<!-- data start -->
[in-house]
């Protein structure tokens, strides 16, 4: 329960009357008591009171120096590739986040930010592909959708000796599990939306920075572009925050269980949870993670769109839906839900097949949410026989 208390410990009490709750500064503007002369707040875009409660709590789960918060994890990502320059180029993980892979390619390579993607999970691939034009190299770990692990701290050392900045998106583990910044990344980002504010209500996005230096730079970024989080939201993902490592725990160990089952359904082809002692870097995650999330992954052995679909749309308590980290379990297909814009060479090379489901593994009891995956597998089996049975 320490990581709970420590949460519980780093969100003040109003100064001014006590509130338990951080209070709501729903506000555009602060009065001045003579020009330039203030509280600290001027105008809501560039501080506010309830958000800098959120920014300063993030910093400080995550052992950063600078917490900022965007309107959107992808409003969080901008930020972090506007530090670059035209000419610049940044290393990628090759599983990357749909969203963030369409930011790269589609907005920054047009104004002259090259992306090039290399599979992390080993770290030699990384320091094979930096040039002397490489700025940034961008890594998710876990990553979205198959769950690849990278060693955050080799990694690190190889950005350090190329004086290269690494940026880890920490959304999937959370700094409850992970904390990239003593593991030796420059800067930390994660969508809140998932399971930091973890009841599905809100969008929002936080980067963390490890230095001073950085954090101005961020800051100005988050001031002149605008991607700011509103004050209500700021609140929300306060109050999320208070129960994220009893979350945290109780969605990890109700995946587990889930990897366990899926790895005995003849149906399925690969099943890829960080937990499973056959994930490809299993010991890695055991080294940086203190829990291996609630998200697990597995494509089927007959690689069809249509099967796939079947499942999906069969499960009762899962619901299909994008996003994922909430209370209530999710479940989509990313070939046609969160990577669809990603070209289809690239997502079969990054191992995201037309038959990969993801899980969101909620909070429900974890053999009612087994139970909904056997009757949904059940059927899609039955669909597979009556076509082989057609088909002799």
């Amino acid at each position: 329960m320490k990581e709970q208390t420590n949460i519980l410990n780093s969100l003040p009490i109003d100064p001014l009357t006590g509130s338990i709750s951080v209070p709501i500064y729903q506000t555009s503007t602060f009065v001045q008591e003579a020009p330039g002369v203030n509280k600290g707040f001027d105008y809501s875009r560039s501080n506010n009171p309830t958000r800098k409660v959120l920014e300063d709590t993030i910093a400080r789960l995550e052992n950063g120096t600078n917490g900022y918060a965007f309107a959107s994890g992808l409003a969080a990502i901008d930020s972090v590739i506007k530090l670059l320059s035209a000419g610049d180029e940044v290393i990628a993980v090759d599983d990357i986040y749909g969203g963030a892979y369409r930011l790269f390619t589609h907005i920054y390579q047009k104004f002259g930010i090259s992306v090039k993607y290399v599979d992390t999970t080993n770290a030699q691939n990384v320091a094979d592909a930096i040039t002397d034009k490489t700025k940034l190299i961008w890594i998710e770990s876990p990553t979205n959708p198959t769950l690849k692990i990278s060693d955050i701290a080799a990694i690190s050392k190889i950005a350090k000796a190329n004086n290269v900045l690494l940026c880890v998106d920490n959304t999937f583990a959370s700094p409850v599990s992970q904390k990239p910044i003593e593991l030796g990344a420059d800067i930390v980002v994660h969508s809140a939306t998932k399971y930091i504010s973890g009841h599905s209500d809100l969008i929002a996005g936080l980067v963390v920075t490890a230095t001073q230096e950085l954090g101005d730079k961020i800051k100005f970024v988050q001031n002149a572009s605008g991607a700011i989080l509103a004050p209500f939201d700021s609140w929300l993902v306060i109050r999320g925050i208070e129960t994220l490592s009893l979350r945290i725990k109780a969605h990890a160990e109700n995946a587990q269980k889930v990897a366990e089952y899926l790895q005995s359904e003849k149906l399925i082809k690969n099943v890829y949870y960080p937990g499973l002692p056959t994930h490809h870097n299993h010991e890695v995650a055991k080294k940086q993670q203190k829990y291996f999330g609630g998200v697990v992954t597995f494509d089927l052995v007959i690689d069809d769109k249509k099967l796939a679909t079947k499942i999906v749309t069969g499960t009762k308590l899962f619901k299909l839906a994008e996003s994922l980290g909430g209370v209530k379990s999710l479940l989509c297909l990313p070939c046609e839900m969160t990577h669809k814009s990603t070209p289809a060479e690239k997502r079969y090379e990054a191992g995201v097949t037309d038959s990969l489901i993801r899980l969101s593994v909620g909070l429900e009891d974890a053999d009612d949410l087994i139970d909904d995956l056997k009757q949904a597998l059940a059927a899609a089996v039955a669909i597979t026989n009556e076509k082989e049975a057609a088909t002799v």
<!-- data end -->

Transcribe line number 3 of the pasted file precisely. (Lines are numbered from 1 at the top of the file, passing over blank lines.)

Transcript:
């Amino acid at each position: 329960m320490k990581e709970q208390t420590n949460i519980l410990n780093s969100l003040p009490i109003d100064p001014l009357t006590g509130s338990i709750s951080v209070p709501i500064y729903q506000t555009s503007t602060f009065v001045q008591e003579a020009p330039g002369v203030n509280k600290g707040f001027d105008y809501s875009r560039s501080n506010n009171p309830t958000r800098k409660v959120l920014e300063d709590t993030i910093a400080r789960l995550e052992n950063g120096t600078n917490g900022y918060a965007f309107a959107s994890g992808l409003a969080a990502i901008d930020s972090v590739i506007k530090l670059l320059s035209a000419g610049d180029e940044v290393i990628a993980v090759d599983d990357i986040y749909g969203g963030a892979y369409r930011l790269f390619t589609h907005i920054y390579q047009k104004f002259g930010i090259s992306v090039k993607y290399v599979d992390t999970t080993n770290a030699q691939n990384v320091a094979d592909a930096i040039t002397d034009k490489t700025k940034l190299i961008w890594i998710e770990s876990p990553t979205n959708p198959t769950l690849k692990i990278s060693d955050i701290a080799a990694i690190s050392k190889i950005a350090k000796a190329n004086n290269v900045l690494l940026c880890v998106d920490n959304t999937f583990a959370s700094p409850v599990s992970q904390k990239p910044i003593e593991l030796g990344a420059d800067i930390v980002v994660h969508s809140a939306t998932k399971y930091i504010s973890g009841h599905s209500d809100l969008i929002a996005g936080l980067v963390v920075t490890a230095t001073q230096e950085l954090g101005d730079k961020i800051k100005f970024v988050q001031n002149a572009s605008g991607a700011i989080l509103a004050p209500f939201d700021s609140w929300l993902v306060i109050r999320g925050i208070e129960t994220l490592s009893l979350r945290i725990k109780a969605h990890a160990e109700n995946a587990q269980k889930v990897a366990e089952y899926l790895q005995s359904e003849k149906l399925i082809k690969n099943v890829y949870y960080p937990g499973l002692p056959t994930h490809h870097n299993h010991e890695v995650a055991k080294k940086q993670q203190k829990y291996f999330g609630g998200v697990v992954t597995f494509d089927l052995v007959i690689d069809d769109k249509k099967l796939a679909t079947k499942i999906v749309t069969g499960t009762k308590l899962f619901k299909l839906a994008e996003s994922l980290g909430g209370v209530k379990s999710l479940l989509c297909l990313p070939c046609e839900m969160t990577h669809k814009s990603t070209p289809a060479e690239k997502r079969y090379e990054a191992g995201v097949t037309d038959s990969l489901i993801r899980l969101s593994v909620g909070l429900e009891d974890a053999d009612d949410l087994i139970d909904d995956l056997k009757q949904a597998l059940a059927a899609a089996v039955a669909i597979t026989n009556e076509k082989e049975a057609a088909t002799v």